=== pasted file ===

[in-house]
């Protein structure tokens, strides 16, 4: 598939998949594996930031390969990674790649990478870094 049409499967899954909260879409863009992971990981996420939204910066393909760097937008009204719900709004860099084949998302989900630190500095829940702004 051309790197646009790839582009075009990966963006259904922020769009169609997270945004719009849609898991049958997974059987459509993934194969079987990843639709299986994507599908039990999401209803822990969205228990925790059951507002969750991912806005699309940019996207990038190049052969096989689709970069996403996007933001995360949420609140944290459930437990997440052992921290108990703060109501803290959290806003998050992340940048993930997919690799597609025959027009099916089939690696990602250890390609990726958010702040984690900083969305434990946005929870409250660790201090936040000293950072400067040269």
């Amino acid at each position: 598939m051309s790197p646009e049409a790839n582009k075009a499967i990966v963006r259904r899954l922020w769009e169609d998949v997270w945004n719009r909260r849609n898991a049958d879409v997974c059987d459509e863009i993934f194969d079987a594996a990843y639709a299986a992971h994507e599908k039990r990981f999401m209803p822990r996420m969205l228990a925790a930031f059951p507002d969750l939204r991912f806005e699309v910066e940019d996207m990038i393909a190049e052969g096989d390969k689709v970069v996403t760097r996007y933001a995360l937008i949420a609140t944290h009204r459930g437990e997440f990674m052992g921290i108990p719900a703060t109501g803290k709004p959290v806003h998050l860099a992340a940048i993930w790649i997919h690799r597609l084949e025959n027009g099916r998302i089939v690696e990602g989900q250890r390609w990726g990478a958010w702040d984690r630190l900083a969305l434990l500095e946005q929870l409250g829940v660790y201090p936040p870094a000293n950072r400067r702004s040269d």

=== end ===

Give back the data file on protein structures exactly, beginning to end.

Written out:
[in-house]
């Protein structure tokens, strides 16, 4: 598939998949594996930031390969990674790649990478870094 049409499967899954909260879409863009992971990981996420939204910066393909760097937008009204719900709004860099084949998302989900630190500095829940702004 051309790197646009790839582009075009990966963006259904922020769009169609997270945004719009849609898991049958997974059987459509993934194969079987990843639709299986994507599908039990999401209803822990969205228990925790059951507002969750991912806005699309940019996207990038190049052969096989689709970069996403996007933001995360949420609140944290459930437990997440052992921290108990703060109501803290959290806003998050992340940048993930997919690799597609025959027009099916089939690696990602250890390609990726958010702040984690900083969305434990946005929870409250660790201090936040000293950072400067040269």
């Amino acid at each position: 598939m051309s790197p646009e049409a790839n582009k075009a499967i990966v963006r259904r899954l922020w769009e169609d998949v997270w945004n719009r909260r849609n898991a049958d879409v997974c059987d459509e863009i993934f194969d079987a594996a990843y639709a299986a992971h994507e599908k039990r990981f999401m209803p822990r996420m969205l228990a925790a930031f059951p507002d969750l939204r991912f806005e699309v910066e940019d996207m990038i393909a190049e052969g096989d390969k689709v970069v996403t760097r996007y933001a995360l937008i949420a609140t944290h009204r459930g437990e997440f990674m052992g921290i108990p719900a703060t109501g803290k709004p959290v806003h998050l860099a992340a940048i993930w790649i997919h690799r597609l084949e025959n027009g099916r998302i089939v690696e990602g989900q250890r390609w990726g990478a958010w702040d984690r630190l900083a969305l434990l500095e946005q929870l409250g829940v660790y201090p936040p870094a000293n950072r400067r702004s040269d």